By Johna Till Johnson
You can’t make a trip like the Everglades Challenge without relying heavily on your gear. And the quality of that gear varies. Some poorly-designed products break reliably. We haven’t yet found a “waterproof” headlamp that actually lives up to its name, for instance. And we’ve been through almost half a dozen in the past year. (So we make sure to carry plenty of backups.)
There are also those products that perform as they’re supposed to, day in day out. (Everything Kokatat makes comes to mind.) You rely on these products to do their jobs, and never think further about them.
But there are also are a handful of products that either perform infinitely better than you expect, or fill a need you didn’t realize you had.
For these products, you whisper a silent “thank you” to the manufacturers every time you use them. I’m an engineer, so I never lose sight of the fact that when there’s a product I love, it was conceived, designed, and tested by other engineers. And for the products below, I am devoutly grateful to the humans who created them.
Note: We don’t accept money from manufacturers, either as sponsorships or for advertising, and we’re not planning to in the future. We just think these products are so great that you should know about them (and we’d like to thank their manufacturers for making them).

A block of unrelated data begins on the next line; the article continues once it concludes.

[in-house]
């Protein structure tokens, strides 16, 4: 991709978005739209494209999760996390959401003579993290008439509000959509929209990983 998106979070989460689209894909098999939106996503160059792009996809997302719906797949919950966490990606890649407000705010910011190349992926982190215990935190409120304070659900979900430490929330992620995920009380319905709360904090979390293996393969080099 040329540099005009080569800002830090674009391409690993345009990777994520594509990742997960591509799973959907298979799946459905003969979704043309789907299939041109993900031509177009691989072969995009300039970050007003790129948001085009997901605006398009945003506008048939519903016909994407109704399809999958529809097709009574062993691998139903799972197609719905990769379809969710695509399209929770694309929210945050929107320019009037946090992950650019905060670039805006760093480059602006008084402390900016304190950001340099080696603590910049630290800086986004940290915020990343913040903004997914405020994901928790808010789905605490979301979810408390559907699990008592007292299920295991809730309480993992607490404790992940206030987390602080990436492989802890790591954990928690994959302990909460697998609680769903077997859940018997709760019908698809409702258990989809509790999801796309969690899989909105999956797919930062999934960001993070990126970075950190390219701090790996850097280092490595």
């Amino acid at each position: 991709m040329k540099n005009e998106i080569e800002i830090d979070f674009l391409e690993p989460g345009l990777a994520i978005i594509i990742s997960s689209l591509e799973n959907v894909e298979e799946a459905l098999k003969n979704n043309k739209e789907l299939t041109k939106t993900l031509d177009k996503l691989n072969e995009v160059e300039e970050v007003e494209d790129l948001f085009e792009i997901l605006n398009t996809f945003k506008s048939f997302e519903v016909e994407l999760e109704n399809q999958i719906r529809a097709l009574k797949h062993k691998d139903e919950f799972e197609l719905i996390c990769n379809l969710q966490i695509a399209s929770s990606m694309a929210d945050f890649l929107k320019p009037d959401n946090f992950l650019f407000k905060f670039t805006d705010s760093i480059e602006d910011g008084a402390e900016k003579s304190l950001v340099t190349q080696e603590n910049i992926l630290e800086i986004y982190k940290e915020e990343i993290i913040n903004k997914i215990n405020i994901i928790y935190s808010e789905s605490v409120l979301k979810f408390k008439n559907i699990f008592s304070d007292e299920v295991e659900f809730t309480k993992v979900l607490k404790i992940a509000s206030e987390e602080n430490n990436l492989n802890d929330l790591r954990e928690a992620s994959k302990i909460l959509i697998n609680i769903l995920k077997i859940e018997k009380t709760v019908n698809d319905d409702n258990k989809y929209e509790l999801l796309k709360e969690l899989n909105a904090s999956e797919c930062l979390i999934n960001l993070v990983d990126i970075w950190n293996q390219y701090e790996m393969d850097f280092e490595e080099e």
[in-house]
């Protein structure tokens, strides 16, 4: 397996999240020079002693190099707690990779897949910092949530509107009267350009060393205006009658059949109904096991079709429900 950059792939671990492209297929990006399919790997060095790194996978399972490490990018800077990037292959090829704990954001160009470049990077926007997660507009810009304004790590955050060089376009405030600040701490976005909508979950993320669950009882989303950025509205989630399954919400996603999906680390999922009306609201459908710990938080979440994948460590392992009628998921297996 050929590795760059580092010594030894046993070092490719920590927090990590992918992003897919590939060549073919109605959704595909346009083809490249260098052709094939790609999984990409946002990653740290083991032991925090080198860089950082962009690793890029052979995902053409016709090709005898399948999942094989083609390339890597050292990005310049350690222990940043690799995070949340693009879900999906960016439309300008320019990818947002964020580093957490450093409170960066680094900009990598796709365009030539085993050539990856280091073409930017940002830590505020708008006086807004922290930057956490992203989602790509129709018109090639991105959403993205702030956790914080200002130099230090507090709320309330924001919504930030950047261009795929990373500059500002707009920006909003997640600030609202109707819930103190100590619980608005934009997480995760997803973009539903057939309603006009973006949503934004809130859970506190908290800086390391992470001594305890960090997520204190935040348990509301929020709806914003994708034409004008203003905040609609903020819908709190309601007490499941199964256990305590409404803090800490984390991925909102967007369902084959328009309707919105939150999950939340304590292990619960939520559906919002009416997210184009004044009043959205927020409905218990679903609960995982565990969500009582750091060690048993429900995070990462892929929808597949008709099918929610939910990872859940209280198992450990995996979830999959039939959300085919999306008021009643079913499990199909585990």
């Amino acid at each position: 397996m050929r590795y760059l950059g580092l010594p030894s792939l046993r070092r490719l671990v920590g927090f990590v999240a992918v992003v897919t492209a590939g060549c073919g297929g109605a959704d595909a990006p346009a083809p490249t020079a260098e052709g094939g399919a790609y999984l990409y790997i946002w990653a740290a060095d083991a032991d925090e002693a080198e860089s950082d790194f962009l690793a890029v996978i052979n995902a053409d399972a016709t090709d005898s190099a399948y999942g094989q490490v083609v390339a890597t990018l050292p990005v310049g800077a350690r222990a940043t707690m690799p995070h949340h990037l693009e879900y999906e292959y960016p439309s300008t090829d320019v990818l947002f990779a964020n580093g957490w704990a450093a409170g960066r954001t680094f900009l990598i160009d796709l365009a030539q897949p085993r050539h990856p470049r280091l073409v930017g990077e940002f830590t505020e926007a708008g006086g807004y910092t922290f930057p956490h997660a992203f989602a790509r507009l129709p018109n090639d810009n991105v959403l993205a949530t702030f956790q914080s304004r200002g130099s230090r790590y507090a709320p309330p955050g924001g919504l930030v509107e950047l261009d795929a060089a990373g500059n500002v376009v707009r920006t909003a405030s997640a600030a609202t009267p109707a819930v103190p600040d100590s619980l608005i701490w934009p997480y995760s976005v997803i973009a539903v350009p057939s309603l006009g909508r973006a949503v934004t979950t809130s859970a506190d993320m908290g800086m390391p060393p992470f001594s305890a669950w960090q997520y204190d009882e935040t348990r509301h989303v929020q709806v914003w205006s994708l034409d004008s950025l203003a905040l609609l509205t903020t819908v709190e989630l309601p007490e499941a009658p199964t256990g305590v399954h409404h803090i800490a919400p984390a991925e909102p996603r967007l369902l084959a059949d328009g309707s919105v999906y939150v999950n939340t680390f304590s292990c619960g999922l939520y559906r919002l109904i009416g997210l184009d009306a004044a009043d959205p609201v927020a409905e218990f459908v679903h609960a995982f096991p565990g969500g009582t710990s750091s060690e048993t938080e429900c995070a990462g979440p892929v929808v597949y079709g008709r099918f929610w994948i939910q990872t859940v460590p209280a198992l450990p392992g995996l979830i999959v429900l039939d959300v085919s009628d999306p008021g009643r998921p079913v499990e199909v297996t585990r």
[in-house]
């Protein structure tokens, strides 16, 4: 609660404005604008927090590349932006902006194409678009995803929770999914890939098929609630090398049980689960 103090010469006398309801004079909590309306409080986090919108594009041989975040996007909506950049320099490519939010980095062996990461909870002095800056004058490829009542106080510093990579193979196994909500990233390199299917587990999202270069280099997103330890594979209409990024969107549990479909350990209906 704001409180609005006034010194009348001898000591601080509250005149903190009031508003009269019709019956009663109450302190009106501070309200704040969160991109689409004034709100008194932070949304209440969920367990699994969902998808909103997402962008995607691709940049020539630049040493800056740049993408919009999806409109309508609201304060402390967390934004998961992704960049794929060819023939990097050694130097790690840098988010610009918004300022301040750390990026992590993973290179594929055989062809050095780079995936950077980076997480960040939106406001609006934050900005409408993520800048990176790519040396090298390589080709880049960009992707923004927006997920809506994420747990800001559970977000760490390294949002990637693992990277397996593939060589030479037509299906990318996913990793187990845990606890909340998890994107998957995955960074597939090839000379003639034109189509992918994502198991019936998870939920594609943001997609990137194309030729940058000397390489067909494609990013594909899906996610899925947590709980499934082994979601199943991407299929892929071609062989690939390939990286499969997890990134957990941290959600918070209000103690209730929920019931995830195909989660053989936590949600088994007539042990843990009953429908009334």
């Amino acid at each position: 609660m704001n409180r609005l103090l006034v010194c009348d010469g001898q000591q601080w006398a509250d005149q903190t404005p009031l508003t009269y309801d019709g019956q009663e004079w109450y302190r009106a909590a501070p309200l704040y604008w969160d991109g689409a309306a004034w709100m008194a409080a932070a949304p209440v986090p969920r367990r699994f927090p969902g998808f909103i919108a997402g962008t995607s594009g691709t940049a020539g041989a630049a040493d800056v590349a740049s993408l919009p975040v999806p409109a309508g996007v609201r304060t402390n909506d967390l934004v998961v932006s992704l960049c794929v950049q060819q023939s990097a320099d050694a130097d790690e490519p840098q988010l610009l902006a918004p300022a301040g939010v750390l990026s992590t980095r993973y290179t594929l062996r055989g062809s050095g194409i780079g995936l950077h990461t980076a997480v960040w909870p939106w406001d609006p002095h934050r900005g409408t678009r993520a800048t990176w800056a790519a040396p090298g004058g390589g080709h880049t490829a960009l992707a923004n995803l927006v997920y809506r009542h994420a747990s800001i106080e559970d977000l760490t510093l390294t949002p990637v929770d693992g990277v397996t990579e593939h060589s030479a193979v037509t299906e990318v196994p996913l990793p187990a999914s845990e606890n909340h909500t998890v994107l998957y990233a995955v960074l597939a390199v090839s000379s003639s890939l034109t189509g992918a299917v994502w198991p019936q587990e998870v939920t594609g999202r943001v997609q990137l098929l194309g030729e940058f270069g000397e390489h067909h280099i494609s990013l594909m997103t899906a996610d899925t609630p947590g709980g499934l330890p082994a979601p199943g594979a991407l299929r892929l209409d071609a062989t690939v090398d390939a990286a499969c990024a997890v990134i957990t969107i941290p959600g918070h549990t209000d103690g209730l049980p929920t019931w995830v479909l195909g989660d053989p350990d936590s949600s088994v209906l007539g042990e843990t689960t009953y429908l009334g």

Product: Watershed drybags
Why it’s great: On every previous camping trip BW (before Watershed) I’d inevitably had the unpleasant experience of leaking drybags. There’s nothing quite like opening up your “dry” clothing to discover that everything’s gotten damp—or worse, sopping wet—during the course of the day. The impact ranges from unpleasant to downright dangerous: If you were relying on your dry clothes to combat hypothermia, you might very well be in trouble.
Now, it’s true that this is likely due to user error: Either I was filling the bags too much, or not flattening the edges properly. Or something. But here’s the thing: A design that lets a user commit such a serious error without any indication isn’t a very good design.
Enter Watershed. The company, based in North Carolina, has come up with a unique design for the closures of its bags, along with several other innovations. Instead of being at the end of the bag, the closure runs the length of the bag—and you can test it after you’ve closed it, by pulling on two tabs. If the bag opens, you need to do redo the closure. If not, you’re good. And I mean really good—I’ve had bags lashed to the deck and washed by the waves, or sitting in a pool of water in the cockpit, with their contents remaining bone-dry.
Another huge advantage of the bags is that the “lengthwise” closure minimizes the chance of scraping your fingers as you reach into the bag. This sounds like a minor thing—but it’s not. One of the really unpleasant parts of a long trip is the accumulation of scrapes and cuts, particularly on your hands. Combine that with sand and salt, and you can end up in pretty severe pain. A drybag design that doesn’t contribute to hand damage is a blessing.